Yet, I am hesitant to just terminate the services of our care-giver because I know snow-days are a bit unusual. Sure, staying home with my mother-in-law wasn’t difficult, but then, I wasn’t going anywhere anyway. We were snowed in, and it was bitter cold. Furthermore, my mother-in-law has been out-of-it for more than a week. Basically, she eats, she sleeps, she poops. Caring for her hasn’t been that different from caring for a houseplant—a very heavy eating, sleeping, pooping houseplant. Tomorrow, however, she may be talkative. She may be lucid. She may be pissed off and demanding. And I may be willing to chew off my own arm to get away.
The truth is I miss my Alice! Having an all-purpose housekeeper was like dividing my work as a homemaker and stay-at-home-mom without feeling like my schedule was being dictated by someone else’s. I could fold clothes while she mopped the floor. I could help Bobby and Cindy rehearse for the school play while she spoon-fed Mr. Brady’s cranky mama.
Sadly, I’m not optimistic about getting that back. Hiring a domestic-worker who isn’t freaked out by the granny-care aspects of the job is, um, difficult. In my professional life, I have participated in many interview committees, and in my experience, when you are interviewing candidates to work in an office, three out of every five applicants is probably capable and qualified enough. Sadly, that hasn’t been my experience when it comes to finding someone to work in my home with my family.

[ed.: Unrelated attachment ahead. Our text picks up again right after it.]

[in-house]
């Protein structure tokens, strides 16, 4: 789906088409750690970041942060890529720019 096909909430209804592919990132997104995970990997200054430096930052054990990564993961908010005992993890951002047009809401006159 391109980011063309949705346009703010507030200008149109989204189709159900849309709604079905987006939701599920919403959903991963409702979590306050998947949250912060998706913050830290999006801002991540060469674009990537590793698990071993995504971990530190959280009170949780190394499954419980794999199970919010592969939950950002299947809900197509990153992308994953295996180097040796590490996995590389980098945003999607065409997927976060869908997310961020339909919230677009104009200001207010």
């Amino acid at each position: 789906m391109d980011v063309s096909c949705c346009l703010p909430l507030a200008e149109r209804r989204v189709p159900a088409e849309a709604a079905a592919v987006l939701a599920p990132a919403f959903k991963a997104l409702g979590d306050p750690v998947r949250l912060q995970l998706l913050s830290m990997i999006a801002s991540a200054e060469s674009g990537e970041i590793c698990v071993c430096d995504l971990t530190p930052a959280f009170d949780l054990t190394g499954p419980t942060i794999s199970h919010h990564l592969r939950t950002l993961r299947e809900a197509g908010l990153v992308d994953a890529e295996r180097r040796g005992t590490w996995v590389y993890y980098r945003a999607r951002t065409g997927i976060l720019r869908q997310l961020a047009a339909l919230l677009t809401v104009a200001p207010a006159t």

I don’t know that I can count on being able to hire another Alice.
And I don’t look forward to telling our current care-giver that her services are no longer needed when they are needed, but just a little. In my mind, I have rehearsed a conversation in which I look for a compromise—a way to retain her services, but make them convenient for me and a workable solution for her—and I always sound awkward and unsure of what I am proposing. Um, probably because I AM unsure of what I want since Alice is out of the question.
More than once, it has occurred to me that if my mother-in-law were to just die, this particular problem would cease to exist. I could return to my less stressful, slack habit of leaving clothes in the dryer and have my life back without having to fire or hire anyone. Please, feel free to judge my callousness, but keep in mind that I have used my hands to pull poop from my mother-in-law’s butt more than once—that’s what “manually assisting with bowels” means. Unless you have donated a kidney to your mother-in-law, you aren’t going to win an In-Law of the Year competition against me. Sorry.
So, that’s where I am. Contemplating care. ‘Cuz that is what I do every day. Or so it seems.